Col

    +
    1 Votes
    robo_dev

    The best move is to engage a specialist to help. The more you fiddle with it, the more likely the data will be lost permanently.

    If this were my device, I would try several things:

    1) take the raw drive out of the enclosure and try it in another enclosure on another PC

    2) download and run the manufacturers SMART diags on the drive. If if is failing diagnostics and has somethng very wrong, like a head that fell off, then only a technician in a white suit in a clean room can fix that sort of thing.

    3) Make a forensic copy, a sector-by-sector copy of the drive to another drive of the same capacity

    On the COPY drive, then fiddle with some utilities, such as the EASUS set of drive utilities, or simply booting up a Linux distribution such as the UBCD or Hirens Boot CD and determine if the data is readable or not.

    +
    1 Votes
    Sue T

    the data would be nice to have then what I have found to work sometimes is to connect the external to a computer running linux and copying the data to that computer and then reformatting the external and putting the data back. You may not have access to a computer running Linux so you could try using a linux live CD and booting to that. Since you don't have much room on your computer hard drive you would need to attach another storage device so you would have some place to copy the data to.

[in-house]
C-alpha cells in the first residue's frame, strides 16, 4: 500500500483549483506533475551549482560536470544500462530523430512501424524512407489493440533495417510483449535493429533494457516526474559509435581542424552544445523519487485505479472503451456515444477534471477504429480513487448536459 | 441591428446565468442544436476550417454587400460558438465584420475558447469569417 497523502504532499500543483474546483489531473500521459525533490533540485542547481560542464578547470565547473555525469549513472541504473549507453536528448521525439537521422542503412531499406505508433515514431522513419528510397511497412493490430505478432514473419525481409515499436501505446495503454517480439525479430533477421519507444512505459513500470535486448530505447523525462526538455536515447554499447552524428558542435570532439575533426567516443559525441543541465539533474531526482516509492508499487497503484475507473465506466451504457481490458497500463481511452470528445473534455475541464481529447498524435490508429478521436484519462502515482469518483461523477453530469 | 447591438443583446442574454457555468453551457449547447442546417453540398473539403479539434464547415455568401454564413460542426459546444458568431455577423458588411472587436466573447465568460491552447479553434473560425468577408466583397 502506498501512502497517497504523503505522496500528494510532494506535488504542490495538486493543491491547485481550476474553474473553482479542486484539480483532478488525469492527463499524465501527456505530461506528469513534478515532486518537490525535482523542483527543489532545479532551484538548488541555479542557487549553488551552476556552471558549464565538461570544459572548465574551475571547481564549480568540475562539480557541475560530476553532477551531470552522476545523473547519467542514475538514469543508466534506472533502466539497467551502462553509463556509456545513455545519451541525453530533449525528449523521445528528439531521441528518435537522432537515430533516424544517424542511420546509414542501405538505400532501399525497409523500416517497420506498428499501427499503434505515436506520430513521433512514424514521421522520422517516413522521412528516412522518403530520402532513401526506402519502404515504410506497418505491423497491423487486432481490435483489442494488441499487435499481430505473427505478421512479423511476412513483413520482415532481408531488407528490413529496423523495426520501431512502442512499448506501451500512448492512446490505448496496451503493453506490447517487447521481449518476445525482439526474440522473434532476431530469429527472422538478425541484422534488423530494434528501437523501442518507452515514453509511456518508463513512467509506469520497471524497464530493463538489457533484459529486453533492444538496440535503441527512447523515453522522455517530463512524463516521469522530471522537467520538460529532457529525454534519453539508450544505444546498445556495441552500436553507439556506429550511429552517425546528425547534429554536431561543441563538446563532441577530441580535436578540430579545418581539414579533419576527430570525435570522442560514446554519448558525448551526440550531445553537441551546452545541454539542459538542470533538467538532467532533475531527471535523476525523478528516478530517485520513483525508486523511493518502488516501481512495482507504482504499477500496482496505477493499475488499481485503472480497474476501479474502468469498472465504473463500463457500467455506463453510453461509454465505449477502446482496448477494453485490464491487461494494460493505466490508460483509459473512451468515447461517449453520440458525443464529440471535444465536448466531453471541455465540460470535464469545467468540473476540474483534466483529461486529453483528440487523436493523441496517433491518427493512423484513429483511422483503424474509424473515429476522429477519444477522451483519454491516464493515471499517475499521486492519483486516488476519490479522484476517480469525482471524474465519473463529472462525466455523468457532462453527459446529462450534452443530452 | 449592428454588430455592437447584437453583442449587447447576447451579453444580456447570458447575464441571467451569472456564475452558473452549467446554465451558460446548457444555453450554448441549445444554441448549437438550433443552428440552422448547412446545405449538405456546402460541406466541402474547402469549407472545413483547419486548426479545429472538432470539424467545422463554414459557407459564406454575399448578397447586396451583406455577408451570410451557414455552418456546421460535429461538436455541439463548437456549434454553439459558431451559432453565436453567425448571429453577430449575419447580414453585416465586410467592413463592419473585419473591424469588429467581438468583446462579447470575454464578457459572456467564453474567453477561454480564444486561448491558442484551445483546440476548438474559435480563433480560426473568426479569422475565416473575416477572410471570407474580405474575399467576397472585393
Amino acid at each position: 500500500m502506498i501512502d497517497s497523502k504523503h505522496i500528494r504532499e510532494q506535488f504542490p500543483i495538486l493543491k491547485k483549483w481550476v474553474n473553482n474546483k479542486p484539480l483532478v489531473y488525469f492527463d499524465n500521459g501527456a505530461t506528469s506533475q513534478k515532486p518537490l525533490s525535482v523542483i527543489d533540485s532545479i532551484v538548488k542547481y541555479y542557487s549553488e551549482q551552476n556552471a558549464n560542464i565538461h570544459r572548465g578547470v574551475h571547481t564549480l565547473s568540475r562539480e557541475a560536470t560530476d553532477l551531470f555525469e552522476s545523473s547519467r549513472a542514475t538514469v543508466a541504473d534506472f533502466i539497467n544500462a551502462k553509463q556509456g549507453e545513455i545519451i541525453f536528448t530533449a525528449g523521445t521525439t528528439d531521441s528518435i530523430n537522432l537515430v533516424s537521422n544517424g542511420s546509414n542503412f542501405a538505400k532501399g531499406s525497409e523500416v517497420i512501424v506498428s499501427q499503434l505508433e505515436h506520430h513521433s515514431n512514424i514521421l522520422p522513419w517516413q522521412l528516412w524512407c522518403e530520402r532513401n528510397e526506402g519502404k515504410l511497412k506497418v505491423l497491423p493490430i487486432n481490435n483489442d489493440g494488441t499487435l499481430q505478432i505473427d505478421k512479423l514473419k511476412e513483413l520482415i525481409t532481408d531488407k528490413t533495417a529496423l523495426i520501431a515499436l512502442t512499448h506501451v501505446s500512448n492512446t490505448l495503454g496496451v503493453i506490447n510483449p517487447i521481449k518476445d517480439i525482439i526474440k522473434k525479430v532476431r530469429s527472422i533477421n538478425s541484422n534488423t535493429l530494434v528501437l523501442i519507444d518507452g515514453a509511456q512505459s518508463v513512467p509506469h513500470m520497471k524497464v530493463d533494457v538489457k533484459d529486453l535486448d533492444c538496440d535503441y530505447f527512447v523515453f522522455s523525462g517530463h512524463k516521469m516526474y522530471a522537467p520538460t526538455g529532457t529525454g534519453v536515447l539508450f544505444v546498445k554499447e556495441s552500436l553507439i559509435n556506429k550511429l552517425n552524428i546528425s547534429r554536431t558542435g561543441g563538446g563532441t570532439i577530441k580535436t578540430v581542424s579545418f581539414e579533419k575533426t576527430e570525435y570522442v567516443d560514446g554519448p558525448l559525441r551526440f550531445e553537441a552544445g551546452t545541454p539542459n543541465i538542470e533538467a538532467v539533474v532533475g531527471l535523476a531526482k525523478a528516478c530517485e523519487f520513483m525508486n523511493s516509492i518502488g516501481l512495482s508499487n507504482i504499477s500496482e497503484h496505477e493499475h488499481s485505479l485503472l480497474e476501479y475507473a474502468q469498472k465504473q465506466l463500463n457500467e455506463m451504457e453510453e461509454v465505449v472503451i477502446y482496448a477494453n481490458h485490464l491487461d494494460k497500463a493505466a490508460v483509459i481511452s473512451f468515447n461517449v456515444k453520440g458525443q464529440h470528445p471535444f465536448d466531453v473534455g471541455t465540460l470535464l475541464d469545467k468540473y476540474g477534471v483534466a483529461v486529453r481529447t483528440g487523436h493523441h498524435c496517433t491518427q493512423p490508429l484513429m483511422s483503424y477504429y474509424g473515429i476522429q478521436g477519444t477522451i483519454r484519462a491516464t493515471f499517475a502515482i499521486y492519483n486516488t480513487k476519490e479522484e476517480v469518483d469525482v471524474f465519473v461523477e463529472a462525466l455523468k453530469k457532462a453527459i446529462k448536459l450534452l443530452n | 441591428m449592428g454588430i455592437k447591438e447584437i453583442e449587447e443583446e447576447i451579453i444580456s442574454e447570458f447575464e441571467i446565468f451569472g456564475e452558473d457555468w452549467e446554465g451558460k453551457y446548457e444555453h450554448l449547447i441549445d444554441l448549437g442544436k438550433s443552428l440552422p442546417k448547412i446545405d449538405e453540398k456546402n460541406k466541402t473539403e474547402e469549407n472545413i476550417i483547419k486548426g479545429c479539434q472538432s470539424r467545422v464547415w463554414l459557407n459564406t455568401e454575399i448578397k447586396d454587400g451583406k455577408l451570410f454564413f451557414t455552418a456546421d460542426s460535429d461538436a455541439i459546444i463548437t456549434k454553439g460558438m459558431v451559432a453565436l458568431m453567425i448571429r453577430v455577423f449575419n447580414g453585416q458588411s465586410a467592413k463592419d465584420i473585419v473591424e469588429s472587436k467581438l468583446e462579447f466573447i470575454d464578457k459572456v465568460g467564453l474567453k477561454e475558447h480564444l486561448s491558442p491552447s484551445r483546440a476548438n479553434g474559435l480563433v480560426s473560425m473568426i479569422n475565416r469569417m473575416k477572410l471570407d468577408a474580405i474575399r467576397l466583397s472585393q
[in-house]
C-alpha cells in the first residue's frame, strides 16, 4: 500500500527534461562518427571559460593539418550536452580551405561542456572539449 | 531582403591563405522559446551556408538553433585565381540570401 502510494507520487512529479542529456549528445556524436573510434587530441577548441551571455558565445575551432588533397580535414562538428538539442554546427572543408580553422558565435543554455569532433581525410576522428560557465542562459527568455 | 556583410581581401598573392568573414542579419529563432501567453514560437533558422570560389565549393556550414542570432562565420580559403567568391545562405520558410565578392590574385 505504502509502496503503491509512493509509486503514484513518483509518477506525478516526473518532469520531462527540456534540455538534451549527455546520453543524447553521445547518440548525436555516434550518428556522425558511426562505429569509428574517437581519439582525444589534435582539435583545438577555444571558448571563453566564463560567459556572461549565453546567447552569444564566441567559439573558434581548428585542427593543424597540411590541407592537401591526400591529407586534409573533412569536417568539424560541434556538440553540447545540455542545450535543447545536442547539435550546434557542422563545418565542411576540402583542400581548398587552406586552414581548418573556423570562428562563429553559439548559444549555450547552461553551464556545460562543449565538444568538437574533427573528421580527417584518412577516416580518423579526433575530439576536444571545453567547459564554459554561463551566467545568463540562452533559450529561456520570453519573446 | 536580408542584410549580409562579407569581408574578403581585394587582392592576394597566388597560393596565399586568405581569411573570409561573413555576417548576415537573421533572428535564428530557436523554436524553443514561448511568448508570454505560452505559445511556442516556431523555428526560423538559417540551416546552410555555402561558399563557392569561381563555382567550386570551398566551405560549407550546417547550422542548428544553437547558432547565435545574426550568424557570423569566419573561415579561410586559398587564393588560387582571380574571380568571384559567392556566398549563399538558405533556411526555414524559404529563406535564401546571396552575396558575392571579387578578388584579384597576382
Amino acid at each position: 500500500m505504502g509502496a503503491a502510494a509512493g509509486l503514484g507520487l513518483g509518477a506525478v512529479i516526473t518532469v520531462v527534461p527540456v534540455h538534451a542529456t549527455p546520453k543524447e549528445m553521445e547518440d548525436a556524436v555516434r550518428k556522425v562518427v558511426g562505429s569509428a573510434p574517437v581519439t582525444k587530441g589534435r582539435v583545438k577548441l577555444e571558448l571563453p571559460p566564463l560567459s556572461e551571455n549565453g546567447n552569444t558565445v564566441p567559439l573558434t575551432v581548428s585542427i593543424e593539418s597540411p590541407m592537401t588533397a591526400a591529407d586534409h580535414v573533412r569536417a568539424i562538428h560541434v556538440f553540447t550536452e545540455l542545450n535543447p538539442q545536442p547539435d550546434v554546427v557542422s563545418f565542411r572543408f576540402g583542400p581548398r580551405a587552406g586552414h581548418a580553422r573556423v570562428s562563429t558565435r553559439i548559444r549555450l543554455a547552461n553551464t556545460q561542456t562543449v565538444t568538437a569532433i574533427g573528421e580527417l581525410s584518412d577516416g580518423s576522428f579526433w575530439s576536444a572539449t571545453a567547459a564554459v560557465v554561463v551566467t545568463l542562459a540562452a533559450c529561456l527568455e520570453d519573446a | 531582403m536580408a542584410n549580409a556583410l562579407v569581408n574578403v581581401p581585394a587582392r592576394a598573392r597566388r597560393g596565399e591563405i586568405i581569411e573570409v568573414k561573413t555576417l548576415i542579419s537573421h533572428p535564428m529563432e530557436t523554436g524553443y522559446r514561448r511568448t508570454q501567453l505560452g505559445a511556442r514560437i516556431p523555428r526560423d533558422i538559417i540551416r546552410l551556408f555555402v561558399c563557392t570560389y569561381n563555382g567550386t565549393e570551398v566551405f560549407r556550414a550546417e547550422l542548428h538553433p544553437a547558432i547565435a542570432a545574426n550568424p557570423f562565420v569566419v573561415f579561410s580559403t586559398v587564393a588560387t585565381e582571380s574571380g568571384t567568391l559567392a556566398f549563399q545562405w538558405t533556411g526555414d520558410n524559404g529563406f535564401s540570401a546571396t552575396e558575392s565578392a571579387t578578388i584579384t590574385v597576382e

+
    0 Votes
    ryanito25

    Try taking apart the casing, so that you extract a normal hard drive. Order online or go to a computer store like Micro Center and spend about $30 on a Universal Drive Adapter. Connect the drive to the cable, then the cable to a computer, and see if it reads.

    In most cases, what you're describing is often referred to as a "dirty disc," which is essentially a corrupted Master Boot Record.

    Good luck